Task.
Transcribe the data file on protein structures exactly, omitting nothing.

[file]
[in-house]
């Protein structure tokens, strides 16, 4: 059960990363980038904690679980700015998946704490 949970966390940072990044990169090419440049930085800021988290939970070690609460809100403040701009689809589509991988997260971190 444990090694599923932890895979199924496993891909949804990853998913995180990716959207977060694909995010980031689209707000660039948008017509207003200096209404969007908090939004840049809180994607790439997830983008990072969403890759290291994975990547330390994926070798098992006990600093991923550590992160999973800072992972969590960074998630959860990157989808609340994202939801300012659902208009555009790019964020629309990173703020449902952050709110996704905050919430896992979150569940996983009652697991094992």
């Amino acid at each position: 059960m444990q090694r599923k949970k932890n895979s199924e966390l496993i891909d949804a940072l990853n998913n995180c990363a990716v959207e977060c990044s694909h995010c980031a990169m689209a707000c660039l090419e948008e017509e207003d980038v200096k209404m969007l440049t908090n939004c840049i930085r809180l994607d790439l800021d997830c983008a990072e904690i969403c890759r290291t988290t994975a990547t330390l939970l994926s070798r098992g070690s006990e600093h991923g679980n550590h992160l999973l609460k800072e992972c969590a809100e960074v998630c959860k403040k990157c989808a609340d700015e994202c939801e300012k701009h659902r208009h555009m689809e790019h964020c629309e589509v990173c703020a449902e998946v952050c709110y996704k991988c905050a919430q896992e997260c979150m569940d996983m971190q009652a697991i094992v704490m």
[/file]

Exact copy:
[in-house]
């Protein structure tokens, strides 16, 4: 059960990363980038904690679980700015998946704490 949970966390940072990044990169090419440049930085800021988290939970070690609460809100403040701009689809589509991988997260971190 444990090694599923932890895979199924496993891909949804990853998913995180990716959207977060694909995010980031689209707000660039948008017509207003200096209404969007908090939004840049809180994607790439997830983008990072969403890759290291994975990547330390994926070798098992006990600093991923550590992160999973800072992972969590960074998630959860990157989808609340994202939801300012659902208009555009790019964020629309990173703020449902952050709110996704905050919430896992979150569940996983009652697991094992």
């Amino acid at each position: 059960m444990q090694r599923k949970k932890n895979s199924e966390l496993i891909d949804a940072l990853n998913n995180c990363a990716v959207e977060c990044s694909h995010c980031a990169m689209a707000c660039l090419e948008e017509e207003d980038v200096k209404m969007l440049t908090n939004c840049i930085r809180l994607d790439l800021d997830c983008a990072e904690i969403c890759r290291t988290t994975a990547t330390l939970l994926s070798r098992g070690s006990e600093h991923g679980n550590h992160l999973l609460k800072e992972c969590a809100e960074v998630c959860k403040k990157c989808a609340d700015e994202c939801e300012k701009h659902r208009h555009m689809e790019h964020c629309e589509v990173c703020a449902e998946v952050c709110y996704k991988c905050a919430q896992e997260c979150m569940d996983m971190q009652a697991i094992v704490m």